Surprise stir-up: Mkhize joins ANC presidency race
The ANC’s Alfred Nzo region in the Eastern Cape has endorsed treasurer general Zweli Mkhize to become the party’s president, making him the seventh candidate in the race to succeed president Jacob Zuma.
The Mail & Guardian also understands that a group of Zuma supporters wants Finance Minister Malusi Gigaba to replace Mpumalanga Premier David Mabuza as the candidate for ANC deputy president on Nkosazana Dlamini-Zuma’s slate.
Mabuza, who was one of the three ANC provincial leaders who made up the Zuma-aligned “premier league” faction, has showed signs of pulling away from the league and has been touted to appear as deputy president on Mkhize’s slate instead.
The group of Zuma supporters, which has the support of Tshwane and Ekurhuleni, is also pushing for Police Minister Fikile Mbalula to replace Gwede Mantashe as -secretary general.
Gauteng, under the leadership of Paul Mashatile, has thrown its weight behind deputy president Cyril Ramaphosa.
Alfred Nzo regional chairperson Sixolile Mehlomakhulu on Thursday confirmed the decision to back Mkhize to become president.
“We worked well with Comrade Zweli for a very long time. And we trust that Comrade Zweli is very clear in terms of the ANC,” he said. “We need trusted comrades. As we speak, he was never involved in [any] such scandals of state capture and other things, including while he was the premier of KwaZulu-Natal. We trust that calibre of comrades, that’s what the ANC needs at the current juncture.”
Mkhize was expected to address the Alfred Nzo regional conference on Thursday.
The factional divide between Ramaphosa and Dlamini-Zuma has created fertile ground for an unprecedented number of presidential candidates in the succession battle as groupings in the ANC seek an alternative to unite the party.
Other presidential contenders include ANC national chairperson Baleka Mbete, Human Settlements Minister Lindiwe Sisulu, former ANC treasurer general Mathews Phosa and Minister in the Presidency Jeff Radebe.
Those backing Sisulu believe only she can unite the ANC because she was “born into the party and will never sell it”.
Mbete is believed to have been Zuma’s and the ANC Women’s League’s original choice for a woman president before they made an about-turn to support Dlamini-Zuma.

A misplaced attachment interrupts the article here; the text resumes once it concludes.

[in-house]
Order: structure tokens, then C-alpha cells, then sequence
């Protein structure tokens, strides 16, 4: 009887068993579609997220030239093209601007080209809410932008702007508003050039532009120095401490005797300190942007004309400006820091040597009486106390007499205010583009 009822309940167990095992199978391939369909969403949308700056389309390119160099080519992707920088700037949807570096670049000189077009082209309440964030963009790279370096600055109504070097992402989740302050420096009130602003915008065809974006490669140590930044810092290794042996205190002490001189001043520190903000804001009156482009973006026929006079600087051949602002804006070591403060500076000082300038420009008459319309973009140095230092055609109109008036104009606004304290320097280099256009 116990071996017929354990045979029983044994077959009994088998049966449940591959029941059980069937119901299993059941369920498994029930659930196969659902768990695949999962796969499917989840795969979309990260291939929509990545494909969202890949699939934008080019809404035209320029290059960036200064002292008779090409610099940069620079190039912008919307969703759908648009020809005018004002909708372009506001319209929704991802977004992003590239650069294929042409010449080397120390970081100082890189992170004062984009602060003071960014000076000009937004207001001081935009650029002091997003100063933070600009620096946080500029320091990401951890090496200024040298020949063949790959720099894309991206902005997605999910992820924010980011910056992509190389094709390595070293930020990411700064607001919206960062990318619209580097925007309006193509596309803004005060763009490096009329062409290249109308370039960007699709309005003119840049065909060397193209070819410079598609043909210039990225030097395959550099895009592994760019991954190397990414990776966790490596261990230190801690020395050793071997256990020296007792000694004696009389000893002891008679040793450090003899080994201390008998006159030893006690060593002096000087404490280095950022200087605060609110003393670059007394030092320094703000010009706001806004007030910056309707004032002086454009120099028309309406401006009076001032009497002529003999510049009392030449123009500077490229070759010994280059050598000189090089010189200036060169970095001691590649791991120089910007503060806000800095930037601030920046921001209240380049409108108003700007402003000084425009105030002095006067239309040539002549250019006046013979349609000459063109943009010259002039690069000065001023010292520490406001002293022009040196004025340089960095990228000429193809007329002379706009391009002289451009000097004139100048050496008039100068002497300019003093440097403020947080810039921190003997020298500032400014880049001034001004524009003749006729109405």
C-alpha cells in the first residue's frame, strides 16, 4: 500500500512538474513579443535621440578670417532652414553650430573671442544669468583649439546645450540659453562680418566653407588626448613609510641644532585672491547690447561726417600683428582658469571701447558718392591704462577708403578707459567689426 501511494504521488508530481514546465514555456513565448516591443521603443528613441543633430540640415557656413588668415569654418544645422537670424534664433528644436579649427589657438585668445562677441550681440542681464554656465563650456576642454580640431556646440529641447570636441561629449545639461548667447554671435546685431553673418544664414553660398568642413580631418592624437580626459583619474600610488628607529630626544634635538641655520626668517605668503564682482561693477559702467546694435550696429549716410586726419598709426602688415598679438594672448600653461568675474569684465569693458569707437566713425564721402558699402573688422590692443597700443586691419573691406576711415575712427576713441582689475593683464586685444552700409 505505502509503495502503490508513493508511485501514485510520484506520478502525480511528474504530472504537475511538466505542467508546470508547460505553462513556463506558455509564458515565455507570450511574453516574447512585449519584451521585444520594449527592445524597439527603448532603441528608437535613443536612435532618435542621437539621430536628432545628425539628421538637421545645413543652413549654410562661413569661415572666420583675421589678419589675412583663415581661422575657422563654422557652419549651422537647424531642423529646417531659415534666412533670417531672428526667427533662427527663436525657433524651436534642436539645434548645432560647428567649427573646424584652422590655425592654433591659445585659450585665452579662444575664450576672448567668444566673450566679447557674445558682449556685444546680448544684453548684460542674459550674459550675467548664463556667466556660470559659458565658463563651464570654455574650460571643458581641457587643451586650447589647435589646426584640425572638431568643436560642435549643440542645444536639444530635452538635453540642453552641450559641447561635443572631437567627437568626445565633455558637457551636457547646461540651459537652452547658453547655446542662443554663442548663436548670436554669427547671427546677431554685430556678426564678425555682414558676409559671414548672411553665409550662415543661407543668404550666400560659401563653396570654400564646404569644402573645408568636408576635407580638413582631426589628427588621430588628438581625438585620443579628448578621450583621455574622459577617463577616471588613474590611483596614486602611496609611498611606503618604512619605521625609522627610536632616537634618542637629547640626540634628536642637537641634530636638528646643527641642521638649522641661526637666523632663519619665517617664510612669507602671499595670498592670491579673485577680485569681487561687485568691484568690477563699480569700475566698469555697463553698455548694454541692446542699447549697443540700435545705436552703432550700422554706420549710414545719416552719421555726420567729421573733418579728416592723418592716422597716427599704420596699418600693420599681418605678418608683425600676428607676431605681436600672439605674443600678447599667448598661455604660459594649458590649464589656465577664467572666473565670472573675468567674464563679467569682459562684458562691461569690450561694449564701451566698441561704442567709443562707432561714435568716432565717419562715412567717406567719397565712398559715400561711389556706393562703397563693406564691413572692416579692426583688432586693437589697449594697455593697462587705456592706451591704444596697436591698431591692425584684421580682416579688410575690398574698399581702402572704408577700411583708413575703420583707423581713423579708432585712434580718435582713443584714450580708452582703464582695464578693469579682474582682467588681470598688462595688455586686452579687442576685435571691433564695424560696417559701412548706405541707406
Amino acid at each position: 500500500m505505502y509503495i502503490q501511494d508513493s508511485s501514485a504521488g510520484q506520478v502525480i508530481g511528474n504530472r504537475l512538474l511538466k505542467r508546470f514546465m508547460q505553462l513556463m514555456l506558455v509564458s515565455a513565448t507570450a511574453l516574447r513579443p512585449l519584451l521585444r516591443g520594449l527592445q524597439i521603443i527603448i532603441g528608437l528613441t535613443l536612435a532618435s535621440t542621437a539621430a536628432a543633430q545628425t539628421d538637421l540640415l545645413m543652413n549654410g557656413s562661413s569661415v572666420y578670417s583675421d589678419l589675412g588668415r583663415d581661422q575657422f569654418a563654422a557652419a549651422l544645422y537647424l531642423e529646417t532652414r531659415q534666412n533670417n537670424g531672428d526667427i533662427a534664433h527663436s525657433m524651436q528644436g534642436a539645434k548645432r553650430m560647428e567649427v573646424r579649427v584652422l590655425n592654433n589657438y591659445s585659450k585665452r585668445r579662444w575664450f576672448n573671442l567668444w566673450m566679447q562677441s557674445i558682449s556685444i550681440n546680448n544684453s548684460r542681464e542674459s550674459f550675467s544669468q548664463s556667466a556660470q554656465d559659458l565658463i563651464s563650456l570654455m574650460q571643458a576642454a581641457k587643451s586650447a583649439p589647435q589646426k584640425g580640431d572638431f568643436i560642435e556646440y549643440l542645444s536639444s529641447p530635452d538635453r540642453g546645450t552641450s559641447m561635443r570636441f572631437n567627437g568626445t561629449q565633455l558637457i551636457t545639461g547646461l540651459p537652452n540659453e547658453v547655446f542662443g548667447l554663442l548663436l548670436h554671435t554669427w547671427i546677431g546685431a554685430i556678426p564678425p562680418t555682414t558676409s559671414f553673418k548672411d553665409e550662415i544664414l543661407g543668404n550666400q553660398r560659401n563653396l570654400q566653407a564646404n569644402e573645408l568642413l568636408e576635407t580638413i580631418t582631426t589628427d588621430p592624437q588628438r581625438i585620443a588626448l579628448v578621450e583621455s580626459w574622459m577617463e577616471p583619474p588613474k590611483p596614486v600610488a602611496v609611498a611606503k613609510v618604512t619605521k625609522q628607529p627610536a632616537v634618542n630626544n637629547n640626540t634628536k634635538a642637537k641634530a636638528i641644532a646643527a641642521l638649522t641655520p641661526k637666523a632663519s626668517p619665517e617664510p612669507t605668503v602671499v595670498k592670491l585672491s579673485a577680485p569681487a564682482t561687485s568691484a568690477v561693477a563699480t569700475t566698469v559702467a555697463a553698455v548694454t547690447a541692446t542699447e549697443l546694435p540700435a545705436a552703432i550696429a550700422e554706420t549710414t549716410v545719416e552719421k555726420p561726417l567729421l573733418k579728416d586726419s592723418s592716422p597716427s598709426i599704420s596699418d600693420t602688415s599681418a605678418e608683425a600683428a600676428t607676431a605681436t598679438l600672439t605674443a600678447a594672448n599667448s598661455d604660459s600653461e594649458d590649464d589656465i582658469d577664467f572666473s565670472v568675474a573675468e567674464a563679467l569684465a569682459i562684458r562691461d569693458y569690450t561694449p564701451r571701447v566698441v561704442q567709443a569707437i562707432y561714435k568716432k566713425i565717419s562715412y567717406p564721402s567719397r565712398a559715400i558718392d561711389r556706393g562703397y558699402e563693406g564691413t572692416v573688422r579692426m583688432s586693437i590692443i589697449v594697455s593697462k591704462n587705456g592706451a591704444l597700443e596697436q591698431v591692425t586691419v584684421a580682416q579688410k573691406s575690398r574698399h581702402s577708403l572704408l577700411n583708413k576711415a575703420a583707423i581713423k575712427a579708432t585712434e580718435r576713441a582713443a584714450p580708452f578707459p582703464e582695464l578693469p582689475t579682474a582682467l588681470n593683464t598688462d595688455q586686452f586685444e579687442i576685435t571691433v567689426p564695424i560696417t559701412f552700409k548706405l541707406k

Phosa has been endorsed by an Eastern Cape branch and, although not a favourite, has declared his interest in contesting the position.
Radebe has received support from the ANC in Midvaal, which said it would lobby other branches.
At present the Ramaphosa and Dlamini-Zuma groupings still appear to wield the greatest influence in the succession race, although the latter may be forced to reconfigure because of Mabuza’s changing stance.
Mabuza gave the strongest indication yet of his growing distance from the Dlamini-Zuma grouping at the ANC’s national policy conference, when he declared a decision to turn his back on factions.
“I once participated in a faction. Remember when we went to Polokwane? We were in factions. When we went to Mangaung, we were in factions. And that has left the ANC more and more poor. So we want to do away with it,” he said.
With the premier league now losing favour with Mabuza, a younger generation of ANC leaders has seized the opportunity to push not only for Gigaba as deputy president, but also for Mbalula to become secretary general in the Dlamini-Zuma grouping.
If the push is successful, Mbalula will replace Free State Premier Ace Magashule, whom he has publicly declared a poor candidate. In June Mbalula tweeted: “Ace Magashule [is] a definite no no no. The man will finish what is remaining of our movement. He will kill it in fact.”
It is understood this move to push Mbalula and Gigaba to the top six is backed by, among others, Ekurhuleni and Tshwane in Gauteng.
The ANC Youth League is among those who have endorsed Mabuza to become deputy president in the Dlamini-Zuma grouping. It has also proposed a second deputy secretary general position, which it wants to be filled by Mbalula.
Youth League president Collen Maine said although some may be pushing for Gigaba to replace Mabuza, the league would not make such a call. “Our candidate for deputy president remains David Mabuza,” he said.
Although slates and positions are being negotiated even before nominations open for the December elective conference, there has been a call to elect the leadership by consensus to break the culture of lobby groups, which damage the ANC’s unity.
At the party’s policy conference, Zuma supported this view, proposing that both candidates who contest the presidential election occupy a position – the winner as president and the runner-up as deputy president.
He also called for the creation of a position for a second deputy president that would be filled by the candidate who was nominated to become deputy president.
Zuma’s proposal was not well received by delegates, who expressed uncertainty as he detailed how his plan would unite opposing sides.